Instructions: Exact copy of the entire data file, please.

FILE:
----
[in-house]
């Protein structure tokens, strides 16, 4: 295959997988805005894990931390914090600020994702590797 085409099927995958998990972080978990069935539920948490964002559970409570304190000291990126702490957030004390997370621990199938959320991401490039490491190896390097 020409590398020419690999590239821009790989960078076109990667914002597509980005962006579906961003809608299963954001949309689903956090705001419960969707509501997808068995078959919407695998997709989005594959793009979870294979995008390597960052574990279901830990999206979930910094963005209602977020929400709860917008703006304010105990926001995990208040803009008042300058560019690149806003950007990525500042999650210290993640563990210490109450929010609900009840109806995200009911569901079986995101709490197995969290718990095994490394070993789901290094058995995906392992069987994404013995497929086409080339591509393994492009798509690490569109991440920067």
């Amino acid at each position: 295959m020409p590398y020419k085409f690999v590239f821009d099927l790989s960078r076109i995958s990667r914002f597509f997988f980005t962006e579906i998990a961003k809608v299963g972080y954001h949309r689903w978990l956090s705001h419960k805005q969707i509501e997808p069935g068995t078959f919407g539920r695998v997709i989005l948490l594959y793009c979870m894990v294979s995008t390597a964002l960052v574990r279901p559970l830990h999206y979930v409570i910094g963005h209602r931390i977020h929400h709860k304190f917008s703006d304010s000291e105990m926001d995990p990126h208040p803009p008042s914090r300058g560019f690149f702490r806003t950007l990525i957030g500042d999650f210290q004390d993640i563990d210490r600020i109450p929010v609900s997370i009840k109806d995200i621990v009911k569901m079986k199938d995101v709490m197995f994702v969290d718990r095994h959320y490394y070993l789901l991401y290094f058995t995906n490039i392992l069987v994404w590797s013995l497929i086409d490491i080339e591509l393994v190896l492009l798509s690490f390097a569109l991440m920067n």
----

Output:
[in-house]
């Protein structure tokens, strides 16, 4: 295959997988805005894990931390914090600020994702590797 085409099927995958998990972080978990069935539920948490964002559970409570304190000291990126702490957030004390997370621990199938959320991401490039490491190896390097 020409590398020419690999590239821009790989960078076109990667914002597509980005962006579906961003809608299963954001949309689903956090705001419960969707509501997808068995078959919407695998997709989005594959793009979870294979995008390597960052574990279901830990999206979930910094963005209602977020929400709860917008703006304010105990926001995990208040803009008042300058560019690149806003950007990525500042999650210290993640563990210490109450929010609900009840109806995200009911569901079986995101709490197995969290718990095994490394070993789901290094058995995906392992069987994404013995497929086409080339591509393994492009798509690490569109991440920067």
């Amino acid at each position: 295959m020409p590398y020419k085409f690999v590239f821009d099927l790989s960078r076109i995958s990667r914002f597509f997988f980005t962006e579906i998990a961003k809608v299963g972080y954001h949309r689903w978990l956090s705001h419960k805005q969707i509501e997808p069935g068995t078959f919407g539920r695998v997709i989005l948490l594959y793009c979870m894990v294979s995008t390597a964002l960052v574990r279901p559970l830990h999206y979930v409570i910094g963005h209602r931390i977020h929400h709860k304190f917008s703006d304010s000291e105990m926001d995990p990126h208040p803009p008042s914090r300058g560019f690149f702490r806003t950007l990525i957030g500042d999650f210290q004390d993640i563990d210490r600020i109450p929010v609900s997370i009840k109806d995200i621990v009911k569901m079986k199938d995101v709490m197995f994702v969290d718990r095994h959320y490394y070993l789901l991401y290094f058995t995906n490039i392992l069987v994404w590797s013995l497929i086409d490491i080339e591509l393994v190896l492009l798509s690490f390097a569109l991440m920067n």